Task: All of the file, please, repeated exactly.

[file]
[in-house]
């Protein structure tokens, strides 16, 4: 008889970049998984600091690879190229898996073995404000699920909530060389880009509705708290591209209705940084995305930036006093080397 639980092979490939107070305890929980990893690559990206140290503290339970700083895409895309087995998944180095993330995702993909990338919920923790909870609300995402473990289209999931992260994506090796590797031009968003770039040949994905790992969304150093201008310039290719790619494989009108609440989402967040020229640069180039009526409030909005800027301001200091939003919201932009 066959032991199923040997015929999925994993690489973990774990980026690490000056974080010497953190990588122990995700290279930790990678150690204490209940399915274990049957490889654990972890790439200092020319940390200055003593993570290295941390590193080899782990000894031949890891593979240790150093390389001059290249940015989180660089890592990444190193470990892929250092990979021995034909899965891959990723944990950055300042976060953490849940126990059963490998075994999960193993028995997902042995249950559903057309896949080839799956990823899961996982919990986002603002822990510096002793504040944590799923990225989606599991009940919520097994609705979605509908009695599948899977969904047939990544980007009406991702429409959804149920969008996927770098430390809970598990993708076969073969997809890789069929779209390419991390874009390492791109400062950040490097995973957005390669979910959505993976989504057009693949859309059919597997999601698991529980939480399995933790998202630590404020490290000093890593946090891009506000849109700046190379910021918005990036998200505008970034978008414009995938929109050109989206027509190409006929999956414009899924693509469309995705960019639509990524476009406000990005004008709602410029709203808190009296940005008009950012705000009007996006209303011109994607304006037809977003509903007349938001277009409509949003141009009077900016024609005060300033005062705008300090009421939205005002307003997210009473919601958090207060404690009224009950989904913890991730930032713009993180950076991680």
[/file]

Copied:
[in-house]
């Protein structure tokens, strides 16, 4: 008889970049998984600091690879190229898996073995404000699920909530060389880009509705708290591209209705940084995305930036006093080397 639980092979490939107070305890929980990893690559990206140290503290339970700083895409895309087995998944180095993330995702993909990338919920923790909870609300995402473990289209999931992260994506090796590797031009968003770039040949994905790992969304150093201008310039290719790619494989009108609440989402967040020229640069180039009526409030909005800027301001200091939003919201932009 066959032991199923040997015929999925994993690489973990774990980026690490000056974080010497953190990588122990995700290279930790990678150690204490209940399915274990049957490889654990972890790439200092020319940390200055003593993570290295941390590193080899782990000894031949890891593979240790150093390389001059290249940015989180660089890592990444190193470990892929250092990979021995034909899965891959990723944990950055300042976060953490849940126990059963490998075994999960193993028995997902042995249950559903057309896949080839799956990823899961996982919990986002603002822990510096002793504040944590799923990225989606599991009940919520097994609705979605509908009695599948899977969904047939990544980007009406991702429409959804149920969008996927770098430390809970598990993708076969073969997809890789069929779209390419991390874009390492791109400062950040490097995973957005390669979910959505993976989504057009693949859309059919597997999601698991529980939480399995933790998202630590404020490290000093890593946090891009506000849109700046190379910021918005990036998200505008970034978008414009995938929109050109989206027509190409006929999956414009899924693509469309995705960019639509990524476009406000990005004008709602410029709203808190009296940005008009950012705000009007996006209303011109994607304006037809977003509903007349938001277009409509949003141009009077900016024609005060300033005062705008300090009421939205005002307003997210009473919601958090207060404690009224009950989904913890991730930032713009993180950076991680």